First aid is always a question that comes up when discussing the need to develop a BBP plan. As stated previously, if an employee is trained and designated in their job description as responsible for rendering first aid as part of their job duties, they are covered by the protections of the standard. Employees who perform unanticipated “Good Samaritan acts” are not covered by the standard. However, if an employee does assist in first aid outside of their job duties and has an exposure, although not required, it is in the best interest of the company to follow-up with the employee as they would under a bloodborne pathogen standard.
Hepatitis B Vaccination
The Centers for Disease Control and Prevention has an informative document discussing occupational exposures to blood and the risks of HBV, HBC, and HIV with needlesticks and splashes. It outlines that most exposures do not result in infection, since there are so many variables at play, including the type of exposure and the amount of blood involved in the exposure. It is important to keep in mind that blood splashes to intact skin would not constitute an exposure requiring medical evaluation. For one of the hardiest bloodborne pathogens, HBV, there is an available vaccine that can be administered as a part of prevention.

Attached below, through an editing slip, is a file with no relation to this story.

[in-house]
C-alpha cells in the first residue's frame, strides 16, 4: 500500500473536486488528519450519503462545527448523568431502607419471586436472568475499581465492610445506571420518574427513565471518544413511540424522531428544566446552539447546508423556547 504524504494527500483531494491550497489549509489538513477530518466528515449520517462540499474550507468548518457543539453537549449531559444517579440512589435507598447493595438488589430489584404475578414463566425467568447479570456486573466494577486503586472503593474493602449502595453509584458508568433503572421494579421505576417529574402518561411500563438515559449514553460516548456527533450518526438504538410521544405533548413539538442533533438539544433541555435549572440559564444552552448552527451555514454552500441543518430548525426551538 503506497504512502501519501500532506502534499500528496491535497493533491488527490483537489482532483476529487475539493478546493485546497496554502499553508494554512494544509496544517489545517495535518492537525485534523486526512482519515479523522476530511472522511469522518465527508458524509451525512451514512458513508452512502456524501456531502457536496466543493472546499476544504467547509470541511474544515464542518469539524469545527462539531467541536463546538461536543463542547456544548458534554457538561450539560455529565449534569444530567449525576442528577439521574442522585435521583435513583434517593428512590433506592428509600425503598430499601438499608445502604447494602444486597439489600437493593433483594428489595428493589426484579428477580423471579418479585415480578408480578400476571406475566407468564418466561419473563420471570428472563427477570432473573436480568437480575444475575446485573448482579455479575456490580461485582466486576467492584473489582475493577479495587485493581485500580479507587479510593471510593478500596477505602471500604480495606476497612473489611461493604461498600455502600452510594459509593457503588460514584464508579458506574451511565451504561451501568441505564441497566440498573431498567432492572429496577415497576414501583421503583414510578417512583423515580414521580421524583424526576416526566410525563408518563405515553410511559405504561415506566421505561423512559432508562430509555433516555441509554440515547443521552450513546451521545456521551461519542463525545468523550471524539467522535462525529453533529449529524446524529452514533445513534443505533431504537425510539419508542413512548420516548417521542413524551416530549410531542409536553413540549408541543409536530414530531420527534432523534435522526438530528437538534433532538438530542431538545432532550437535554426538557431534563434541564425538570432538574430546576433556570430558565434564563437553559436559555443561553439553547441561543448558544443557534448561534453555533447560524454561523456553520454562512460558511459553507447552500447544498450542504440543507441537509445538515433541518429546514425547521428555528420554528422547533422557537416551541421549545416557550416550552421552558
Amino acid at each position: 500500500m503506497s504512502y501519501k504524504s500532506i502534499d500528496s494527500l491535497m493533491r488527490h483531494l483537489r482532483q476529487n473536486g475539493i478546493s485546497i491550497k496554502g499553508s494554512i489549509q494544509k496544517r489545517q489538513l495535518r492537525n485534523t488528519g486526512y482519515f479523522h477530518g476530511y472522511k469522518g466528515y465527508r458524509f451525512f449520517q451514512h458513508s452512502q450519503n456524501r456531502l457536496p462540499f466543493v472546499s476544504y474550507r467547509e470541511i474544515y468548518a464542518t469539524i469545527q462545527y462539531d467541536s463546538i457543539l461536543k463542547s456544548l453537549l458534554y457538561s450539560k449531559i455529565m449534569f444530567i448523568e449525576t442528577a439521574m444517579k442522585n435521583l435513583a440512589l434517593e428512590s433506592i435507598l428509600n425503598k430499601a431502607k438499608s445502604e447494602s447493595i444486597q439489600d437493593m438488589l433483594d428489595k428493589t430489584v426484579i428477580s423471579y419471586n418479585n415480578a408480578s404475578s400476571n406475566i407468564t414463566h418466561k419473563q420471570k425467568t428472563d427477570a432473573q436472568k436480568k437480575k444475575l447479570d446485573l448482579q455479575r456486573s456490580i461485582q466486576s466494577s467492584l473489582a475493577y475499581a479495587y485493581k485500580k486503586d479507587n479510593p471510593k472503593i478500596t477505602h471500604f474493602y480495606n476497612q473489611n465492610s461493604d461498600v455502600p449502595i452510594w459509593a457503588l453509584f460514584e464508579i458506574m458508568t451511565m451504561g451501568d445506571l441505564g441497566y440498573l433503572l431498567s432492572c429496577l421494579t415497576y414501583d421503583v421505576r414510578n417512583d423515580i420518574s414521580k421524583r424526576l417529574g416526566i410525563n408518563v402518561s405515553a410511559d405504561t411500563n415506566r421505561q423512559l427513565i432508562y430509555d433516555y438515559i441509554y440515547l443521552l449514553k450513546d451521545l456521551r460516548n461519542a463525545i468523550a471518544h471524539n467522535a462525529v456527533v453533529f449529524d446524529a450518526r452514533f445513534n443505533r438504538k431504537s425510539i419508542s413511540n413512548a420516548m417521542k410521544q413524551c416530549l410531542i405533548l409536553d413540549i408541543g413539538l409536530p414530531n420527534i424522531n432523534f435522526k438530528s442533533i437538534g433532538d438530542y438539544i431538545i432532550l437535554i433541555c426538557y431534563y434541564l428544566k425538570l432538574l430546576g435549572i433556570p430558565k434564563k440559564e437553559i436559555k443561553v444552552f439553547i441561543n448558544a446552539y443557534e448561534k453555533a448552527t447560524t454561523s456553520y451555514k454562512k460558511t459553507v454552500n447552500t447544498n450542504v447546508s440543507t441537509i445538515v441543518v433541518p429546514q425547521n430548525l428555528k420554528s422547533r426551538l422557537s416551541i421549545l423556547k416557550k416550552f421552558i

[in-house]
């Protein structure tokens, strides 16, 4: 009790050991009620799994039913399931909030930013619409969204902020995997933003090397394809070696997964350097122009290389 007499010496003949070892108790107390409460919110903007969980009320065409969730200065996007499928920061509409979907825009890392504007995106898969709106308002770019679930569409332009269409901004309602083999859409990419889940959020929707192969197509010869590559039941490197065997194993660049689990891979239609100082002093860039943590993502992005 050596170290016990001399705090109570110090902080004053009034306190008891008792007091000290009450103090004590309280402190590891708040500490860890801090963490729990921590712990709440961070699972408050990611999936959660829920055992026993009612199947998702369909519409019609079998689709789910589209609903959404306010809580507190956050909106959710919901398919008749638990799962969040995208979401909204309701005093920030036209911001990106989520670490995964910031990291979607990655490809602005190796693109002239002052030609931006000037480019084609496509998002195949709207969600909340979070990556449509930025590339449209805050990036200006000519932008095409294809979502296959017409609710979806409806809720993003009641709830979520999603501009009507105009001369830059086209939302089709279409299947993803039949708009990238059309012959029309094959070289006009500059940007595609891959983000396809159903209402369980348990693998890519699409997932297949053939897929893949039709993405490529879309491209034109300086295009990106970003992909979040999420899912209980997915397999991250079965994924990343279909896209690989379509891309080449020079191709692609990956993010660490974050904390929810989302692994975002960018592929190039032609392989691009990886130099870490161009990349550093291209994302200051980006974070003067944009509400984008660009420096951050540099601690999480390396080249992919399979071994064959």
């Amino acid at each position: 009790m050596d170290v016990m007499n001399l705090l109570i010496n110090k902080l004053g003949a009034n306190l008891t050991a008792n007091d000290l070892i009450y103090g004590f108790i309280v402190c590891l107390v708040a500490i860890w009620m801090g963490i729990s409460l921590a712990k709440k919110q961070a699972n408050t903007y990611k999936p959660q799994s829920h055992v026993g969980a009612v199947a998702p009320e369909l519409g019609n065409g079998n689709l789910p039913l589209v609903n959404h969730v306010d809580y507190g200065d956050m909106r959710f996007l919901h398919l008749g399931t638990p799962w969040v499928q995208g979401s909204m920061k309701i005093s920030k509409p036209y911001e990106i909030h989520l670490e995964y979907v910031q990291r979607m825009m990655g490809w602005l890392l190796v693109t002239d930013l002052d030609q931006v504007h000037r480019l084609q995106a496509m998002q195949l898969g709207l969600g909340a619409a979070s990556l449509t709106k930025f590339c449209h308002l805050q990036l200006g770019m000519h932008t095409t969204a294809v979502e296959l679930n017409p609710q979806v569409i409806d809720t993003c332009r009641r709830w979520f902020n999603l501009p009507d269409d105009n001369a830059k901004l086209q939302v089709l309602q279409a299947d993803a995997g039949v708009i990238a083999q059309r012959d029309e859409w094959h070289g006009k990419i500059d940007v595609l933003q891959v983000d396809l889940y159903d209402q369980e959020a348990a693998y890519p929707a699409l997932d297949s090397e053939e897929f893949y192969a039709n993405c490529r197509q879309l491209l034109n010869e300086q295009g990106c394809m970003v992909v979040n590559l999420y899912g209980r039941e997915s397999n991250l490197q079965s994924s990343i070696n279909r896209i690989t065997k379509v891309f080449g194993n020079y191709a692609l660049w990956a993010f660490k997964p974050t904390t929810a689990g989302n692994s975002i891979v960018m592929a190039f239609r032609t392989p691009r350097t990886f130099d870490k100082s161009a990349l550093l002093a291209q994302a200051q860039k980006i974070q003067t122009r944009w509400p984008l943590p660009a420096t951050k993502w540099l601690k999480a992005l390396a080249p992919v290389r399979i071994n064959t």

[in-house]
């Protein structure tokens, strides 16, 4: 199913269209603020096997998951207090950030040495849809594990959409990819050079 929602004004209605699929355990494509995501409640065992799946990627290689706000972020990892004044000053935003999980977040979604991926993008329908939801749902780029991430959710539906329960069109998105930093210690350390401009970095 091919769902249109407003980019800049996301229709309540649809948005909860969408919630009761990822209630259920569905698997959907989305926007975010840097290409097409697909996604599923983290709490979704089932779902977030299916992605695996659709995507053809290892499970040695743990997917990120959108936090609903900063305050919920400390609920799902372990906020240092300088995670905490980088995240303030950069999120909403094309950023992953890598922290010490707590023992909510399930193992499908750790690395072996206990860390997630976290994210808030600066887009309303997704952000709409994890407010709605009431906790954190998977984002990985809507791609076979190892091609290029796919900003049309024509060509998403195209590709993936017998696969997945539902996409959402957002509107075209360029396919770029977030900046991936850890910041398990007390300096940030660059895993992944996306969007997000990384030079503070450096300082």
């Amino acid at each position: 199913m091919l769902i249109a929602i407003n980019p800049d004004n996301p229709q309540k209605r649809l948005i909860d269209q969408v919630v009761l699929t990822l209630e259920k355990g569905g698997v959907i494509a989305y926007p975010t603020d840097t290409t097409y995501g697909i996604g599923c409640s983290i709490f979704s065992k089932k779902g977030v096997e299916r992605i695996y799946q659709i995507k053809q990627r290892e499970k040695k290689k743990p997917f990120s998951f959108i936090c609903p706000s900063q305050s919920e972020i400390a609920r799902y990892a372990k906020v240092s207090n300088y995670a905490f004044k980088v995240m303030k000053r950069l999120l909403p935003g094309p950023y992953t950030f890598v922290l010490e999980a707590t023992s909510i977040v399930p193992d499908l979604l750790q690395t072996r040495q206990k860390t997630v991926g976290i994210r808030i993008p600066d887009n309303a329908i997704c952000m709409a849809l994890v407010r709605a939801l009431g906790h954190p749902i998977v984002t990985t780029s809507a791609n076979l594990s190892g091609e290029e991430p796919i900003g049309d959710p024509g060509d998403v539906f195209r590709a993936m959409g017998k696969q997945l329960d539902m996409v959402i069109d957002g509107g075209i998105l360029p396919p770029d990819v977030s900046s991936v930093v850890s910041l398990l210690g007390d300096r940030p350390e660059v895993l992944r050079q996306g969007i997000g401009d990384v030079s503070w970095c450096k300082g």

Industries outside healthcare may be confused with the hepatitis B vaccination and its role in protecting employees. In the standard, employees who have determined to be at risk for bloodborne pathogen exposure must have the hepatitis B vaccination made available to them within 10 days of starting the job that puts them at risk. The employer does not have to make hepatitis B vaccination available to employees who have previously received the vaccination series, who are already immune via antibody testing, or for whom receiving the vaccine is contraindicated for medical reasons.
For certain retail companies, the vaccine can be a good resource to make sure employees are protected on the job.
Don’t Wait Until “What If?” Becomes “What Now?”
If your employees don’t have the potential to be exposed to bloodborne pathogens as a part of their work duties, then you are not required to develop your own BBP plan.
However, you might have a “what if” scenario already brewing in your mind. If that is the case, the best course of action would be to develop awareness training, put it in writing, train employees on it, and have it accessible to them. The plan should address who will respond to an incident and how it will be reported. It can also be helpful to identify engineering controls (such as picking up any found syringes with a tool and putting them in a puncture-proof container) and administrative controls (such as the use of specific PPE and vaccination measures).
As we all know, situations and work environments can change over time. When protecting employees and identifying potential risks, it’s key to keep an eye on any increase of incidents that may expose employees to bloodborne pathogens or OPIM—as with all hazards, you may want to revisit your exposure determinations.
Most of all—being proactive, understanding the current risks employees face, and developing plans to mitigate those risks will foster a safe and supportive workplace.
Need help understanding your workplace risks? Contact us today.